James Delingpole is a Daily Telegraph journalist and blogger well-known in Britain for effectively opposing climate change hysteria. As far as I know it was he who coined the phrase "climategate" when e-mails were made public showing that some scientists attempted to manipulate data and suppress papers of critics. He is also solid on recognizing the financial interest that governments have to keep us all afraid of "catastrophic, imminent, man-made climate change."
Like many conservatives however, Delingpole was, until very shortly, a staunch supporter of military interventionism. Which is why he has had strong reservations about Ron Paul. On August 17th, Delingpole wrote a piece titled "President Perry or President Bachman? It's the only question remaining." In it he says he supports Perry because "he is sound on AGW [anthropogenic global warming]." This is Perry's quote Delingpole based his judgment on:
"I do believe that the issue of global warming has been politicized," Perry answered. "I think there are a substantial number of scientists who have manipulated data so that they will have dollars rolling into their projects. I think we're seeing it almost weekly or even daily, scientists who are coming forward and questioning the original idea that man-made global warming is what is causing the climate to change. Yes, our climates change. They've been changing ever since the earth was formed."
This is what I wrote Delingpole on the same day in response to his post:
I admire your fight against climate hysteria. But on the issue of the US president, I think you’re wrong. Short reason: There are lots more Ron-Paul-supporters now than there were four years ago. Whoever has “got” Ron Paul will not vote for phoneys ever again. And from the point of view of an RP-supporter, both Perry and Bachmann are phoneys. Therefore, if RP is not nominated, his supporters’ votes will be missing in the end count. Obama will continue to be president.
You may say RP will never be nominated and you may be right. That does not however contradict my above statement.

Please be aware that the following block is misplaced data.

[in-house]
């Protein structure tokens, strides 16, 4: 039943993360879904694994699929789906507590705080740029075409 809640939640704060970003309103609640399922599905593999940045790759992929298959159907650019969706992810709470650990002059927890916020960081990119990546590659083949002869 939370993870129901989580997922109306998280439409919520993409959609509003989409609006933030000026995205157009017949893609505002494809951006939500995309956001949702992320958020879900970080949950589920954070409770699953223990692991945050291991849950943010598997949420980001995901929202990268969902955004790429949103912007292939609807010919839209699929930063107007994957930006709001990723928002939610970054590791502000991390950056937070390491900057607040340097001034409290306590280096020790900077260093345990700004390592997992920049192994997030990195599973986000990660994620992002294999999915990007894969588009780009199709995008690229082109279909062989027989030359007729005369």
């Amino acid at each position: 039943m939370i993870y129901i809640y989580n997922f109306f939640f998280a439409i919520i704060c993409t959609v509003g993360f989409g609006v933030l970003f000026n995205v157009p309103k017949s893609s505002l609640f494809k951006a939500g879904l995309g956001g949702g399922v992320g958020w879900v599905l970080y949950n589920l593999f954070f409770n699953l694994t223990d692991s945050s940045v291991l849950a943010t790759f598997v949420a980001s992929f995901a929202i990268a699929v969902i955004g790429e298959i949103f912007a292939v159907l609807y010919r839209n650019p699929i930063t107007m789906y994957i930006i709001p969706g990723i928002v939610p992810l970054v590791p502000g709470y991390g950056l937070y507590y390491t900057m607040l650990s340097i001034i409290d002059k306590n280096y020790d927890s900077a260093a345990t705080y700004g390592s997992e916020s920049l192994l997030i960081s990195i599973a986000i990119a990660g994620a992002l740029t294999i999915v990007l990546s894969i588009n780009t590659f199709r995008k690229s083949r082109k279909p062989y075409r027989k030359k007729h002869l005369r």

Perry’s quote on climate change is just talk. There is no actual commitment. I can detect a few loopholes. There is nothing stopping him from saying one day: “Oh yeah, I said that, but now the scientists have convinced me otherwise.” What is his record on climate change voting BTW? He supported Al Gore in 1988.
Compare Perry’s rather waffling statement with this rock-solid, market-based approach by Ron Paul, who has a proven record of voting exactly what he says he will, and has done so for thirty years consistently: “I can't support government "investment" in alternative sources either, for this is not investment at all.”
Delingpole later that day added an update to his post:
I've decided I don't like this blog post much. I agree with all the stuff about Perry but unfortunately I wrote the headline first, then changed my mind when I wrote the piece, but couldn't change the headline because it was already in the system waiting to go because I accidentally pressed the send button. T0 be honest, I'm still much, much more excited about the possibility that Paul Ryan might still stand. And yes, I'm not ruling out Ron Paul either — though I have serious reservations about his foreign policy positions.
So imagine my surprise when on September 3rd I received this message from James:
Robert, you could be right. I’m coming round to Paul. He’s the only candidate who seems to have principles.
As he had written he had "serious reservations" about Paul's foreign policy positions, I sent him two more e-mails. One with a link to Tom Woods' great recent speech in LA, where Tom describes movingly how he, as a conservative, started to question US foreign policy, and another with a recent YouTube titled "Veterans for Ron Paul."
Yesterday, Delingpole wrote a piece in the Telegraph blog on the other Republican candidate from Texas. It has the title: "Ron Paul is right. Military adventurism is a luxury we can no longer afford." Picking up from Paul's remark in yesterday's debate about the cost of air conditioning for the US military in Afghanistan and Iraq, Delingpole writes:
We can all come up with plenty of good reasons as to why the world is a healthier, happier, safer place when America (and its allies in the free West) are out there spreading democracy, keeping peace, defending freedom and so on. Unfortunately, we are moving out of the Age of Ought (as in “We ought to do this because it’s the right thing to do”) into the Age of Can’t (as in “Sorry, but we can’t ruddy afford it any more.”).
So Delingpole is not yet buying the libertarian argument that international interventionism is harmful overall even if you can "afford it." However, his most recent post is a significant step away from his previous stance. And the fact that he comes out in full support for Ron Paul is very encouraging.